CULTURAL METHODS FOR MANAGING NEMATODES ON VEGETABLES AND ORNAMENTALS

B.B. Westerdahl
The loss or restriction of use of nematicides in recent years has rekindled an interest in the use of cultural practices to manage microscopic roundworms that feed on the roots of vegetables and ornamentals. Although the nematode control obtained through individual cultural practices is likely to be less than that provided by traditional fumigant nematicides, recent developments offer new tools to fine tune the use of cultural practices in vegetable and ornamental cropping systems. The development or selection of cover crop varieties for use against particular nematode species, the use of biofumigation and trap cropping are promising areas of current research in cultural practices. The development of molecular techniques for identification of plant-parasitic nematodes to species, online databases to rapidly search out nematode resistant crops, computerized soil temperature monitoring equipment, computer models for calculating nematode degree-days, and a greater understanding of nematode biology and population dynamics make it possible to develop promising scenarios to reduce damaging nematode populations and increase yields.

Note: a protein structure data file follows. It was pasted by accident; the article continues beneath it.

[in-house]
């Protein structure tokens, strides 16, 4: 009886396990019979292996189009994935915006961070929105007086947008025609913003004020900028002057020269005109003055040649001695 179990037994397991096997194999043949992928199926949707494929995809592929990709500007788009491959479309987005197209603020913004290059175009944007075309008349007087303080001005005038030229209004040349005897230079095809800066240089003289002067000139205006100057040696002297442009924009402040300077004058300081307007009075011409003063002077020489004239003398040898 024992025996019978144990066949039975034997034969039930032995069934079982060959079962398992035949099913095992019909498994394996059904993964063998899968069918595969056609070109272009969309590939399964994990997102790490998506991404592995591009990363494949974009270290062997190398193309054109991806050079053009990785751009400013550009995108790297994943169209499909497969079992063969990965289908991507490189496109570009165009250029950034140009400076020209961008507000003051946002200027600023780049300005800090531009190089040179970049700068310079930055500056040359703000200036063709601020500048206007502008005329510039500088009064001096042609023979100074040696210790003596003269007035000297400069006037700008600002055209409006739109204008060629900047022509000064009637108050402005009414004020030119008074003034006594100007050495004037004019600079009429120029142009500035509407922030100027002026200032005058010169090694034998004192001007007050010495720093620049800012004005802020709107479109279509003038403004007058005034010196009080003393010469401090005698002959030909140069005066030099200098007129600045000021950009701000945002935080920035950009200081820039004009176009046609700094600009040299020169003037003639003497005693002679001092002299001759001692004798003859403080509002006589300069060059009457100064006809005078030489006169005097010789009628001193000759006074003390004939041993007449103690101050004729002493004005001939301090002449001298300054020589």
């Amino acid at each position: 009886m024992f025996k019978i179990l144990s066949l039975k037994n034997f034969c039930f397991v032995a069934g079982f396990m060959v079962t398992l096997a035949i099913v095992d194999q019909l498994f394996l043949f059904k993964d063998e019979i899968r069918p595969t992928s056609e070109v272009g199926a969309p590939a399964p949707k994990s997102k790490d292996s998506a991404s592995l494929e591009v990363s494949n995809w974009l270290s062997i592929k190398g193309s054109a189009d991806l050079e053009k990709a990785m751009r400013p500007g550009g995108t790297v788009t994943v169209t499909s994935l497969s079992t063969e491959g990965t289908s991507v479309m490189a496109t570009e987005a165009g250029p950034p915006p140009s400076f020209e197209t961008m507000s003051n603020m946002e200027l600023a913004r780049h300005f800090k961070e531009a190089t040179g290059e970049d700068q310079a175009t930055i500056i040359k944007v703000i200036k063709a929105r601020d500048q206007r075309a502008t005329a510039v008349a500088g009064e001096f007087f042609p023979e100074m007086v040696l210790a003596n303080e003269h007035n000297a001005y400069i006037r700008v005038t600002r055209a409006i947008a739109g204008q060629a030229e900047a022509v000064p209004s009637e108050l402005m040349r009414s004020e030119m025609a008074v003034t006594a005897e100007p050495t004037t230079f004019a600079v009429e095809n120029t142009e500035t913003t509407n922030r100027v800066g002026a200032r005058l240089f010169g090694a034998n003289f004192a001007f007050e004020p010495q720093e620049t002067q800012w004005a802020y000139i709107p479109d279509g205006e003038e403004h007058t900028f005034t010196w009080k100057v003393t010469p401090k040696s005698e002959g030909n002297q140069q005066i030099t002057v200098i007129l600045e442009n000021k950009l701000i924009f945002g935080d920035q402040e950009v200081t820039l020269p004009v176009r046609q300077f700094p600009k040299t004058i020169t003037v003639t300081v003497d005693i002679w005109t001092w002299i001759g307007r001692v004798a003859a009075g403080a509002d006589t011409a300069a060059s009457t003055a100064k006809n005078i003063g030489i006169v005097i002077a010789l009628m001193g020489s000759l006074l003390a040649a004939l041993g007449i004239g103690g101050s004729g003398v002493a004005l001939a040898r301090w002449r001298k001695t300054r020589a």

Westerdahl, B.B. (2011). CULTURAL METHODS FOR MANAGING NEMATODES ON VEGETABLES AND ORNAMENTALS. Acta Hortic. 911, 185-198
DOI: 10.17660/ActaHortic.2011.911.18
https://doi.org/10.17660/ActaHortic.2011.911.18
biofumigation, cultural practices, degree-days, trap cropping, molecular identification
English

Acta Horticulturae